In 1969, George Brown first began speaking about the global warming problem that only a few scientists then recognized.

In 1970 Brown ran unsuccessfully for U.S. Senate from California, attracting strong support from antiwar activists for his early and sustained opposition to the Vietnam War.

He returned to Congress in 1972, representing a district covering parts of Riverside and San Bernardino Counties, often referred to as the Inland Empire.

Brown survived several heavily contested reelection races from 1980 to 1998. Having amassed considerable knowledge and the respect of colleagues, Brown became chair of the House Science Committee from 1991 to 1995.

Brown maintained long friendships with Riverside mayor Ron Loveridge and the late five-term Los Angeles mayor Tom Bradley. In testament to their deep solidarity, Bradley invited Brown to sit with him on the dais in 1990 at the Los Angeles welcome ceremony for then newly released political prisoner of the apartheid era and future president of South Africa Nelson Mandela.

Brown believed in efforts to resolve international conflicts through nonviolent strategies. He worked throughout the period of U.S. military rivalry with the Soviet Union to reduce the risk of nuclear warfare. Brown shared credit for an Emmy Award recognizing technological innovation for the ABC series “Capital to Capital” that ran from 1987 to 1990. The show linked policy-makers in Moscow and Washington, during the era of glasnost, or opening, yet amid lingering tension over the dangers of mutual nuclear attack.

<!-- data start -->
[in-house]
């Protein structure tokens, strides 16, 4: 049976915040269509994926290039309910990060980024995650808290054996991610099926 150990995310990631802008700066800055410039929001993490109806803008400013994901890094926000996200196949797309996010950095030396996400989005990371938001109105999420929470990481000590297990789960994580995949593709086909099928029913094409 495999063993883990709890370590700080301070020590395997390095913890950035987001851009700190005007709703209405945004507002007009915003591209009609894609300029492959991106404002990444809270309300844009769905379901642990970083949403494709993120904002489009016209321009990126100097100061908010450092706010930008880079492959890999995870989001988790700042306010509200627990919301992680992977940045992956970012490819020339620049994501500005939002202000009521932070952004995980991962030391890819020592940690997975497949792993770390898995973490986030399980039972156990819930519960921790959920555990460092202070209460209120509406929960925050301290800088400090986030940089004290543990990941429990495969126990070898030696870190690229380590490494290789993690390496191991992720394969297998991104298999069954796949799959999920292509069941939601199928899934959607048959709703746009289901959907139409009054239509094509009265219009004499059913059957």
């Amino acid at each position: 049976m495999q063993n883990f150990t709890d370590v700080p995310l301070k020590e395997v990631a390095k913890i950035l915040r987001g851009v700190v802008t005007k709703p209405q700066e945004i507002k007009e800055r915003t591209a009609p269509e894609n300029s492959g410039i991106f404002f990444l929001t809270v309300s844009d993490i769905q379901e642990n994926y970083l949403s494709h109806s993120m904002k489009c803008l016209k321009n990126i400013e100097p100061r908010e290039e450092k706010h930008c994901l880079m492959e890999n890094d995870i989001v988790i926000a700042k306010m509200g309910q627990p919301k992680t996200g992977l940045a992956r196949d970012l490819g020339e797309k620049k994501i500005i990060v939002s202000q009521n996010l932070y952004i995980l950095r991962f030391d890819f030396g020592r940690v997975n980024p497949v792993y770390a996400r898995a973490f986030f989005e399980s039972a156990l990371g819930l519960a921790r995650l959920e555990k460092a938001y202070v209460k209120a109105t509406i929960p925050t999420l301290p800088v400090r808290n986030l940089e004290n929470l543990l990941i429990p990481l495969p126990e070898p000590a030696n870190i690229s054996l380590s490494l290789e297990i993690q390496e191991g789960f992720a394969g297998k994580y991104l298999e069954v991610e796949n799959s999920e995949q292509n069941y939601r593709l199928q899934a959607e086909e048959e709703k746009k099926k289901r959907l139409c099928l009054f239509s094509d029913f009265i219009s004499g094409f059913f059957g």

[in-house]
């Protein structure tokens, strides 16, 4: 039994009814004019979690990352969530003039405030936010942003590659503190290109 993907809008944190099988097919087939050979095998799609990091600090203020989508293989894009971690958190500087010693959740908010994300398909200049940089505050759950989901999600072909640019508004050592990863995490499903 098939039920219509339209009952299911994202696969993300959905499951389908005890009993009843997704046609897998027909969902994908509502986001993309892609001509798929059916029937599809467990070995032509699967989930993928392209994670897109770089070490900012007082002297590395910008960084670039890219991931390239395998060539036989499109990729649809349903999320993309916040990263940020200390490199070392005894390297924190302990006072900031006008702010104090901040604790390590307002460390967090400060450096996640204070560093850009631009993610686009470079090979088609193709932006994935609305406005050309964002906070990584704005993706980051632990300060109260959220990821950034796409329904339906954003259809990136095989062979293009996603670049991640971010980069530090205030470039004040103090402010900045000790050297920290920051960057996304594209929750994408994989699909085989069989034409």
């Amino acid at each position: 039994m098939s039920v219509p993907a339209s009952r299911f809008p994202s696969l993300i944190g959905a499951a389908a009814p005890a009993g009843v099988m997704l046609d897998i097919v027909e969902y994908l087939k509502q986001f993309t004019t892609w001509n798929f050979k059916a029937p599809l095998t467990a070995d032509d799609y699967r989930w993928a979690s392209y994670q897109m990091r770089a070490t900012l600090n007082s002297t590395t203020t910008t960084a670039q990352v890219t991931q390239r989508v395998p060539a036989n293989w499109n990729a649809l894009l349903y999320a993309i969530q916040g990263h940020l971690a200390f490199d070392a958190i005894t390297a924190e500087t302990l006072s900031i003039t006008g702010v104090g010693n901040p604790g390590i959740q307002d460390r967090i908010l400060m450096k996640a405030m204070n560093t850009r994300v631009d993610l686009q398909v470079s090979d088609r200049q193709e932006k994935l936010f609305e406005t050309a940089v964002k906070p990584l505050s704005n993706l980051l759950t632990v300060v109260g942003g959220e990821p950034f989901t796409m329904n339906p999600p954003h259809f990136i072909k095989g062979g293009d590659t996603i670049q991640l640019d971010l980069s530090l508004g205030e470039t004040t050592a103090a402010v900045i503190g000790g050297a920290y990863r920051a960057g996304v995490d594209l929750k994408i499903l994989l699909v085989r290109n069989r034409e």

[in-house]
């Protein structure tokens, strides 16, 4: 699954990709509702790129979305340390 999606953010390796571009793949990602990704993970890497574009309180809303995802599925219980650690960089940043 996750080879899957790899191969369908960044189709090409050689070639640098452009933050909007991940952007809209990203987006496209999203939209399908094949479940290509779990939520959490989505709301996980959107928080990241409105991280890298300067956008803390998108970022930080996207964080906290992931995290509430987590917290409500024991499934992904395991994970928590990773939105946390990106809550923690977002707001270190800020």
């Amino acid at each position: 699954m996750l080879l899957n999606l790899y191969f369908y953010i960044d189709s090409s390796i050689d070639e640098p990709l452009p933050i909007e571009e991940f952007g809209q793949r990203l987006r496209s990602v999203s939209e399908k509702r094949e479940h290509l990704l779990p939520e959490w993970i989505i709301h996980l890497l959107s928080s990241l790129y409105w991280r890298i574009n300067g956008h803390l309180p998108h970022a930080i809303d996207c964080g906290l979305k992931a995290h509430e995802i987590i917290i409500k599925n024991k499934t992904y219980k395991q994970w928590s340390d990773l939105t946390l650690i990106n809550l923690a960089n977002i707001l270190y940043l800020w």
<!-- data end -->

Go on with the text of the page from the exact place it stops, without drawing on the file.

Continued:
Brown relished educating children about science. And he was a passionate advocate for conservation and environmental protection.

Brown credited his diverse and dedicated staff with meeting the challenges he set and maintaining close ties to constituents in California and supporters nationwide.

Many staff members pursued municipal, state, and federal elected office, carrying on his legacy of service. These include former state Assemblymember Wilmer Amina Carter; San Bernardino Community College District board member and former Assemblymember John Longville; and former San Bernardino City Clerk Rachel Clark.

George Brown passed away July 15, 1999. Among facilities or programs named for George Brown are:

  1. The Department of Agriculture’s Salinity Laboratory, at the University of California, Riverside.

  2. A large section of California’s 210 Freeway in Rialto.

  3. The George Brown Jr. Network for Earthquake Engineering Simulation. Aimed at improving the ability of structures and communities to withstand temblors, the network is supported by the National Science Foundation and based at Purdue University in Indiana.

  4. The Near-Earth Object Survey of the National Aeronautic and Space Administration (NASA). This research initiative, first authorized in 2005, seeks to assess the paths and composition of asteroids that pose any risk of passing nearby Earth.

  5. The library of the National Academies, in Washington, D.C. The National Academies include the National Academy of Sciences, National Academy of Engineering, Institute of Medicine, and National Research Council.

  6. The annual awards of the Arlington, Virginia-based U.S. Civilian Research Development Fund (CRDF), which promotes U.S.-Russian scientific and technological cooperation.

  7. George E. Brown Jr. Federal Building and Courthouse in Riverside. 

  8. George E. Brown Jr. Elementary School in San Bernardino, opened in August 2013 serving grades K to 6. Students adopted the name “The Explorers” to honor the curiosity and passion for space and science of the late Congressman. 

In addition, George Brown is the subject of a painting in the meeting room of the Science Committee of the U.S. House of Representatives.